Lufthansa will bring back the A380

Airfare fans love the A380 superjumbo because of its spacious interior, large size, and quiet experience.

Oliver Thansan
Oliver Thansan
01 July 2022 Friday 19:16
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Lufthansa will bring back the A380

Airfare fans love the A380 superjumbo because of its spacious interior, large size, and quiet experience. However, Airbus announced that it would be ending production in 2019.

The demise of the largest passenger aircraft in the world was costly to operate. However, Lufthansa, a German airline, has announced plans to redeploy this massive plane starting in summer 2023.

Lufthansa released a statement Monday saying that the aircraft would be returning due to "the steep rise in customer demand" and delayed delivery of the ordered aircraft. It also noted that the A380 is still popular with both its crew and passengers.

Superjumbo returns

Lufthansa sold six A380s in the past two years, and it still has eight superjumbos. These aircraft are currently stored in deep storage in France and Spain.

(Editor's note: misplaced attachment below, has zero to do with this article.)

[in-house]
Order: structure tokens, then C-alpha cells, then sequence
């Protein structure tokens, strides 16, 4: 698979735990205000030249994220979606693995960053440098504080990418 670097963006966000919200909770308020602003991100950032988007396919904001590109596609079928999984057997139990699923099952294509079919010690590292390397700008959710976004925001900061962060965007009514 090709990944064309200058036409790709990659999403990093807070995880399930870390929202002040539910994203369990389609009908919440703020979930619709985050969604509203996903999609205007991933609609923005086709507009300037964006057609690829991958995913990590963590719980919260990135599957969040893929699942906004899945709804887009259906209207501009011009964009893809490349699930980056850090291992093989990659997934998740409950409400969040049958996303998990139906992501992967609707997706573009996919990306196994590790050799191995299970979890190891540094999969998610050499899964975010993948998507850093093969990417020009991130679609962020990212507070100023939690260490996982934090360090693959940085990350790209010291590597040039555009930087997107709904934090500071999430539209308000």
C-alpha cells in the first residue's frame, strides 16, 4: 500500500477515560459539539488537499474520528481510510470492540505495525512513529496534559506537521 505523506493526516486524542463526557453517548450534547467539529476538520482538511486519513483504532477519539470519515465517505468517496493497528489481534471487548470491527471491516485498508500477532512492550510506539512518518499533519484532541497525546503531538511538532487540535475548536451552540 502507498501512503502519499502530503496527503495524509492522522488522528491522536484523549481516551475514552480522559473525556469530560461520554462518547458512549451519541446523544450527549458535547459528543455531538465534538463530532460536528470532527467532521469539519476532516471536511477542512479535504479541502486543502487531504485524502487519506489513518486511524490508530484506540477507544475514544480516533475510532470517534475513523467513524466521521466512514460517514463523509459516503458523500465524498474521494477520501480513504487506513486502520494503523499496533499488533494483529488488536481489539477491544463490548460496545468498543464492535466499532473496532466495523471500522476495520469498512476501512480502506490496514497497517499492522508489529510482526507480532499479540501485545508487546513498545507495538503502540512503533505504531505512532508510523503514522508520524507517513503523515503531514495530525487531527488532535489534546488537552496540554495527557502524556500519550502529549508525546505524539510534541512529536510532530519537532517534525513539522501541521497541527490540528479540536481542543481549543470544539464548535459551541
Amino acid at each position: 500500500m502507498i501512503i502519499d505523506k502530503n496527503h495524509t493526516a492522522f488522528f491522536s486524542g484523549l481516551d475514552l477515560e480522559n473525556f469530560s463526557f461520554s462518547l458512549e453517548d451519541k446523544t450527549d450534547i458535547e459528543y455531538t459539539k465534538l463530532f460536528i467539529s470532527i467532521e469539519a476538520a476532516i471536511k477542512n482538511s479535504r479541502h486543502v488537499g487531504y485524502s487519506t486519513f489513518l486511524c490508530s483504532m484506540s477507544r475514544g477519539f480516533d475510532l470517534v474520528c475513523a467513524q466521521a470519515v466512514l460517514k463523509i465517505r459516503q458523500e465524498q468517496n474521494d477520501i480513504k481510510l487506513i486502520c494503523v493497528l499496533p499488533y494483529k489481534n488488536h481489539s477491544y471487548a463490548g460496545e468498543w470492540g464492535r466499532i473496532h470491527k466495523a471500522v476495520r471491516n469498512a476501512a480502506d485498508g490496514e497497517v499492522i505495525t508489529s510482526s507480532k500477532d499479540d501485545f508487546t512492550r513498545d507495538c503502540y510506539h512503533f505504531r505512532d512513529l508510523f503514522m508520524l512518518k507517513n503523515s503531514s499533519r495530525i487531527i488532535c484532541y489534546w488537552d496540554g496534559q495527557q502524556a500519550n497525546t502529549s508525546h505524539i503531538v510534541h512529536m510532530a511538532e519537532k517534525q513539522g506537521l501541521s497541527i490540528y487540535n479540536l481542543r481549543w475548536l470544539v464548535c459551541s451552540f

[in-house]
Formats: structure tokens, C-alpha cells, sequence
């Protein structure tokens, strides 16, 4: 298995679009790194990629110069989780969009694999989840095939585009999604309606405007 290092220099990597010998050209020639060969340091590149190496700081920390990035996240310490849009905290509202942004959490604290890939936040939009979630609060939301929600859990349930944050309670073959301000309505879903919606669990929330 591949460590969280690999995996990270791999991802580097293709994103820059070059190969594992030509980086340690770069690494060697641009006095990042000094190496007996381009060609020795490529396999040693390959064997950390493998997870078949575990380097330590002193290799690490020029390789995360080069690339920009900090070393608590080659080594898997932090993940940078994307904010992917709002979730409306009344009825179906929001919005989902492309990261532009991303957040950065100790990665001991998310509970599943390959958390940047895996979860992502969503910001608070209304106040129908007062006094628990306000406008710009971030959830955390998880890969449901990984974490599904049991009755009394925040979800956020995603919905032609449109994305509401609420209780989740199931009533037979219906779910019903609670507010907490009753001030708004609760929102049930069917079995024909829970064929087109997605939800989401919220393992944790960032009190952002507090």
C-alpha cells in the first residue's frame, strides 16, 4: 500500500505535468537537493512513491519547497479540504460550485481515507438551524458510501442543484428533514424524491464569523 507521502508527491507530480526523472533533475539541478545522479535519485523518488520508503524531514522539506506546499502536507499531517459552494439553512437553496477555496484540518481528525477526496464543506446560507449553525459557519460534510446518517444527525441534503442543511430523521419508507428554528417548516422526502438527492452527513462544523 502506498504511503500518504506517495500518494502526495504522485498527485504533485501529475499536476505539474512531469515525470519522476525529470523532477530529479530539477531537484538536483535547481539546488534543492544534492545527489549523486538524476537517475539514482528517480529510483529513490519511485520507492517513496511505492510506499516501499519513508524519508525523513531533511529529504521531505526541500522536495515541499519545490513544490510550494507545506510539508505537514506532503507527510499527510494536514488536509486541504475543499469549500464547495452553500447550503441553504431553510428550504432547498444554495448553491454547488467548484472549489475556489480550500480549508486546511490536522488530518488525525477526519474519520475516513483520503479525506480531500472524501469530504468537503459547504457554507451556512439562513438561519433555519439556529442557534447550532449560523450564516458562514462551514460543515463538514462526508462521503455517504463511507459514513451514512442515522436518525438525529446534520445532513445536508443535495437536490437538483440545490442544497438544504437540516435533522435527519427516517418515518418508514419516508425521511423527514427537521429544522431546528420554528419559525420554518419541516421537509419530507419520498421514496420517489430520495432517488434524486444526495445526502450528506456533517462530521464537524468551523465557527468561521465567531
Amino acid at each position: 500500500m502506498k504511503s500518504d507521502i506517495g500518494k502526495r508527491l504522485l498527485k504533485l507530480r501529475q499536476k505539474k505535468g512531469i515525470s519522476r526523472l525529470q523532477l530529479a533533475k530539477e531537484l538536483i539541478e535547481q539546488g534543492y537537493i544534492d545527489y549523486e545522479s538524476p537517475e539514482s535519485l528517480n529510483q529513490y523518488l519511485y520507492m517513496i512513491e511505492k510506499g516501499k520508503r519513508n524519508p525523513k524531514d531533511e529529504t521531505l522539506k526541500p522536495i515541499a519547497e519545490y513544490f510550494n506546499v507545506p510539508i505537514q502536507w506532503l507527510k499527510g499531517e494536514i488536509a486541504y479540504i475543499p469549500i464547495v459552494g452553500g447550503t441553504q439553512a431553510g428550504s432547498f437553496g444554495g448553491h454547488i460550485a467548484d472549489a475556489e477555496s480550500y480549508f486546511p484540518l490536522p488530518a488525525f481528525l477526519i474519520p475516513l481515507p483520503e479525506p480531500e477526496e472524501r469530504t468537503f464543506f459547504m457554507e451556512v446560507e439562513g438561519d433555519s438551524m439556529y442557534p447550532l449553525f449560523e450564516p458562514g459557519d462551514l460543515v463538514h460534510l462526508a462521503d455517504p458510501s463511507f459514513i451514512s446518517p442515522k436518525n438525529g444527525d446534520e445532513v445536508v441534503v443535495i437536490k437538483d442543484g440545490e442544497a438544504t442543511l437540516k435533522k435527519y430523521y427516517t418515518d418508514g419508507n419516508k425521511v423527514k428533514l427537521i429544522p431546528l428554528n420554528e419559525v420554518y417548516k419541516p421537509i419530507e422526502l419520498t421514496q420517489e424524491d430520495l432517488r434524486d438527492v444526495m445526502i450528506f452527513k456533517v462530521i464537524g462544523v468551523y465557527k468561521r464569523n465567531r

According to the German flag carrier, it is still evaluating how many A380s will be activated and is trying to determine what routes they might fly.

Superjumbos are often used by airlines on popular long-haul routes. They are expensive to operate due to their size, so it is important to have a demand for them.

Although the A380 seemed to be in decline over the past few years, Lufthansa's decision indicates that the A380 is not yet extinct. Superjumbos are still available in the fleets of British Airways, Singapore Airlines, Emirates and Qantas as well as Qantas, Qatar Airways.

Emirates President Tim Clark stated that the final A380 would be delivered in December 2021.

Singapore Airlines acknowledged the popularity of the superjumbo last year when it announced plans to restore the aircraft. CNN Travel's Siva Govindasamy, head of global public affairs at Singapore Airlines, stated that some people book the A380 to fly on it.

An Airbus A380 completed a test flight earlier this year powered by Sustainable Aviation Fuel or SAF. This fuel is primarily made from used cooking oil and other waste fats and operates on a single Rolls-Royce Trent 900 motor.